Who’s turn is it to sleep today?

I know that sleep deprivation is boring for people who don’t have young children and I know that I seem to always be talking about it, but let’s face it: it’s hard to think of anything else when you’ve been getting less than 6 hours of sleep a night consistently. It’s not the end of the world: I know that it will get better, and I have been napping with my baby in the morning now that she consistently sleeps for at least an hour and sometimes an hour and a half, twice a day. Sometimes I even get to sip a cup of tea during her afternoon nap. So I’m ok. I do get frustrated more easily, and I’m sorry to say that Zak and our son are probably the ones who get the short end of the stick. It’s hard to be patient after a bad night, and especially around our boy’s bed time, my fuse tends to get shorter. But my family is wonderful and certainly worth it.

However, what I find really hard these days is the function of sleep manager. I have been “sleep-training” my baby, if you can call it that (it’s pretty soft sleep-training, really). More accurately, I refuse to respond to her calls when it’s been less than 4 hours since the previous feeding. But even that is hard to maintain: when she goes to bed at 7 and wakes up at 10 just as we’re going to bed (which, let’s be honest, is every night), I  feed her because I figure it’s ridiculous to let her cry so she can wake me up an hour later. But after that, if she wakes up at 12 or 1, I let her cry. I feed her when she wakes up next, around 2 am, but then the problem is she tends to wake up again around 5 or 5:30. I want to let her cry until 6, because it’s less than 4 hours, but if I do, it wakes up our son, who then doesn’t go back to sleep. We have tried everything, but if he wakes up after 5:30, even if he has to stay in his bedroom until 7, he doesn’t actually sleep. And if he naps in the afternoon we have trouble putting him to bed in the evening. He’s pretty exhausted… So if it’s 5:45 when my daughter wakes up, or if it’s 5:30 but my son has something really important that day and needs to be rested, I pick her up so her brother can sleep.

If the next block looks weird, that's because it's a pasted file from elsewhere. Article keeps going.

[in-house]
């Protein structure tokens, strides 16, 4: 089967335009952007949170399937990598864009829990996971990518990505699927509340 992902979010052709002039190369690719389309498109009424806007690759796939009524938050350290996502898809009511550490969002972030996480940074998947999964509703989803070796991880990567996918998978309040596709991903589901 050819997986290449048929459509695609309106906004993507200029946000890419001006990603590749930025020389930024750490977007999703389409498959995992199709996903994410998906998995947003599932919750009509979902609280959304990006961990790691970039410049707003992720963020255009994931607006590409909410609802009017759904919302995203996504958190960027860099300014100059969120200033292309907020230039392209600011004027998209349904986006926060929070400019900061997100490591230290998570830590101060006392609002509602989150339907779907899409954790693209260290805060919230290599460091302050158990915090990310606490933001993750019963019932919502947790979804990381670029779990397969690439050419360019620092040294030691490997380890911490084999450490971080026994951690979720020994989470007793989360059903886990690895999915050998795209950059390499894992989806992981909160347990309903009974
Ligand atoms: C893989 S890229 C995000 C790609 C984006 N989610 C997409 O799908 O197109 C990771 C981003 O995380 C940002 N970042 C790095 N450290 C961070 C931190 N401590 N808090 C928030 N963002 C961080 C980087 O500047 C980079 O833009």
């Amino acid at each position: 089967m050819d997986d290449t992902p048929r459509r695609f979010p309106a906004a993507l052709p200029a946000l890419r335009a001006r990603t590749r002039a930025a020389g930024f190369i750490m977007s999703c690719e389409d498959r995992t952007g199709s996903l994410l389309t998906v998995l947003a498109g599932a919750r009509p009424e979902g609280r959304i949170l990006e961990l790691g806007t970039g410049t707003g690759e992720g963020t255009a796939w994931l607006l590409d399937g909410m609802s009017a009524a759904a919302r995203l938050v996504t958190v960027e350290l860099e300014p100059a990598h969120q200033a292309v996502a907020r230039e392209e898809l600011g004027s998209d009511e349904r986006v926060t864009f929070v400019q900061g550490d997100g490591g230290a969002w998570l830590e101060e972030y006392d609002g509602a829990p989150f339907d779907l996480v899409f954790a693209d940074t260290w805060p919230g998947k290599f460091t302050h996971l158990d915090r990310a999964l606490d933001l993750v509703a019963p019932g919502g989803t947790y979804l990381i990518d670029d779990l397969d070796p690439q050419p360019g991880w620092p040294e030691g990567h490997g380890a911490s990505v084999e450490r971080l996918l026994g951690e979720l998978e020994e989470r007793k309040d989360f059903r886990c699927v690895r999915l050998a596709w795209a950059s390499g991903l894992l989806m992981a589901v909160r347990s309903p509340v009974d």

Sometimes, I pick her up so Zak can sleep. Other nights, when it’s really bad, he sleeps on the couch to get a few hours in a row. I thought of joining him, but since I’m not ready to go cold turkey (i.e. not respond to my daughter at all during the night), I want to be where I can hear her and respond (at reasonable intervals). The result is, I feel like I have been turned into a sleep manager. Do I pick up the baby? Do I let her cry? Who needs their sleep the most today? I  have to make these decisions really fast (I can’t let the baby cry for a few minutes and then pick her up or she will learn that crying gets her picked up). And the only consistent answer to the “Who gets to sleep?” question is: not me. Although I’m not being fair: I get to nap in the morning and Zak gracefully picks up the slack at these times, taking care of anything else that has to be taken care of. He never naps, even when he doesn’t sleep well, because when he does he then has trouble sleeping at night. Personally, I’m way too exhausted to worry about whether or not I’ll sleep at night. I have learned to take any bit of sleep when I can because I never know what the next night will bring. Because even if I don’t pick her up after one or two hours, she doesn’t seem to get the hint and she still often wakes up and cries.

Oh, well. It’s hard right now, but I know it won’t last. My baby is almost 6 months old. She falls asleep on her own, and it just made me realize that it’s been several weeks since I’ve had her lying on me asleep, her warm breath against my neck. She’s my last baby. I’ll soon miss her cuddles – and she’s going to be an independent one, I can already tell. I’m afraid she’ll grow way too fast. So I won’t complain. I’m not working, I can nap with her, I have a my wonderful husband home to take care of our son and give me a lot of help, so I’ll take advantage of this year with my whole family and I’ll enjoy them fully while I can.

Remind me of these good dispositions next time I whine about sleep!

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